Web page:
In the last several years tetanus has most definitely been increasing in incidence across Canada so it is important that producers know what to look for and understand measures to prevent this deadly disease.
Tetanus is caused by the bacterium Clostridium Tetani that is the same family of organisms which causes blackleg. This spore-producing bacteria causes fairly sudden death and treatment is often not successful. There are differences in susceptibility to tetanus among the different species with horses being the most sensitive and cattle being more resistant. However, it is in cattle where producers and veterinarians have seen the increase in cases. The cases are always associated with a puncture wound or cut. These wounds can be internal such as a deep scrape to the genital tract of cattle during calving or banding large bulls.
Once susceptible animals have been exposed it takes one to three weeks for disease to occur. Clinical signs include an animal displaying a sawhorse stance, often prolapse of the third eyelid and lockjaw. The lockjaw caused by the contraction of the masseter muscles also causes tremendous salivation.
The veterinarian will most likely have you treat with very high doses of penicillin and give large amounts of tetanus antitoxin especially around the wound. As indicated earlier, treatment is usually futile, recovery is very rare but has been reported in cattle.
Prevention is best approach
The best solution is prevention. One must be careful as very few of the blackleg (clostridial) vaccines contain tetanus. It is generally only in the eight-way or nine-way vaccines and you must check the label to make sure it is present. Your veterinarian can best advise as to which vaccine carries tetanus.
In horses the yearly three- or four-way vaccines will often carry tetanus or you can get tetanus as an individual vaccine. Veterinarians will often ask when castrating your horse or when suturing a cut if the tetanus vaccinations are up to date. If not the horse will be given a booster shot. Often penicillin is given for a few days or if a long-acting shot is given this generally will protect your horse until immunity is established. Giving the animal a yearly tetanus shot in the combination vaccines is the best approach in horses.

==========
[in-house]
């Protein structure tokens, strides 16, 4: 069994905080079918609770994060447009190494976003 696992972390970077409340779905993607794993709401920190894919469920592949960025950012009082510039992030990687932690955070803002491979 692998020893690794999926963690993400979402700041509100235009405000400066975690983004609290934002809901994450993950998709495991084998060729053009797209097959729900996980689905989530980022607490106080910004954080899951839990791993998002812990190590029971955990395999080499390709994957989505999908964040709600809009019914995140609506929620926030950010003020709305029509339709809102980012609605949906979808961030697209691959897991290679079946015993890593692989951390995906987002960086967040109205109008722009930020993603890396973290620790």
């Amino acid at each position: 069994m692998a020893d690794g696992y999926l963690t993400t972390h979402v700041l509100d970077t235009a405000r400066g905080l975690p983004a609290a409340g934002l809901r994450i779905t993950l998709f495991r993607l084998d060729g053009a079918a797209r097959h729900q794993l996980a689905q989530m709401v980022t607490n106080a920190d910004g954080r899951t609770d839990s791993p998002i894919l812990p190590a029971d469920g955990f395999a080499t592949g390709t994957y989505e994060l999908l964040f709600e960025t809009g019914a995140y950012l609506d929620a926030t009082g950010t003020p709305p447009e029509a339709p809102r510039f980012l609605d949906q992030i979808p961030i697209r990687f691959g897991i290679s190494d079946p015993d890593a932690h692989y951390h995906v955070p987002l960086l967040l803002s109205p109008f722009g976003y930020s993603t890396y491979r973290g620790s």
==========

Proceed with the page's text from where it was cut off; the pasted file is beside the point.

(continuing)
Banding larger bulls with the elastrators really increases the risk and incidence of the disease if proper vaccination is not administered. We have also seen develop in cattle in cases where a dirty needle was used during vaccination and tail docking or shearing in sheep. A dog attack on a lamb also has caused the disease in the open wound created.
Some producers have stopped vaccinating for tetanus. The reason I think is simple: as the combination vaccines have been developed often histophilus is combined with the clostridials, producers may think it is covered, but the combination does not include tetanus.
Our clinic stresses the tetanus especially if banding calves in the feedlot. When banding it is best to vaccinate two weeks prior to banding. Proper disinfection at needling or castrating will also go a long way toward prevention. The risk increases with banding as open wound is exposed for quite a long time.
Retained placentas especially in horses have been known to cause tetanus so boostering at the time of treatment would also be a great idea.
The good news is the tetanus vaccine in combination with the other clostridials is one of the oldest and cheapest vaccines on the market. Boostering is imperative especially in situations such as banding or open castration. Treatment is unrewarding in clinical cases. Talk to your veterinarian as to the specific vaccination they recommend for your cattle, horses, bison, elk, camelids, or sheep and goats. All species should be current in their vaccination for tetanus.
This is a disease which can also affect humans. Every time you see the doctor about a cut or abrasion they will ask when you last received a tetanus shot. People are usually boostered about every 10 years.
As with the other clostridial diseases another booster will give long immunity. Most producers will booster the cowherd yearly to also pass protection off in the colostrum. With proper administration of the clostridial vaccines close to 99 per cent protection is achieved for tetanus. Some of the other clostridial diseases protection wont be as good or last as long. Calves when born to protected cows receive protection in the colostrum, which will last two months.
I hope by keeping your herd current with vaccinations means you will never see a case of tetanus or any other clostridial disease for that matter. They are not a pretty sight and prognosis once clinical signs start is very very poor. If you want protection against tetanus read the label closely to make doubly sure Clostridium Tetani is one of the organisms listed as many do not contain this disease and infection is almost always fatal.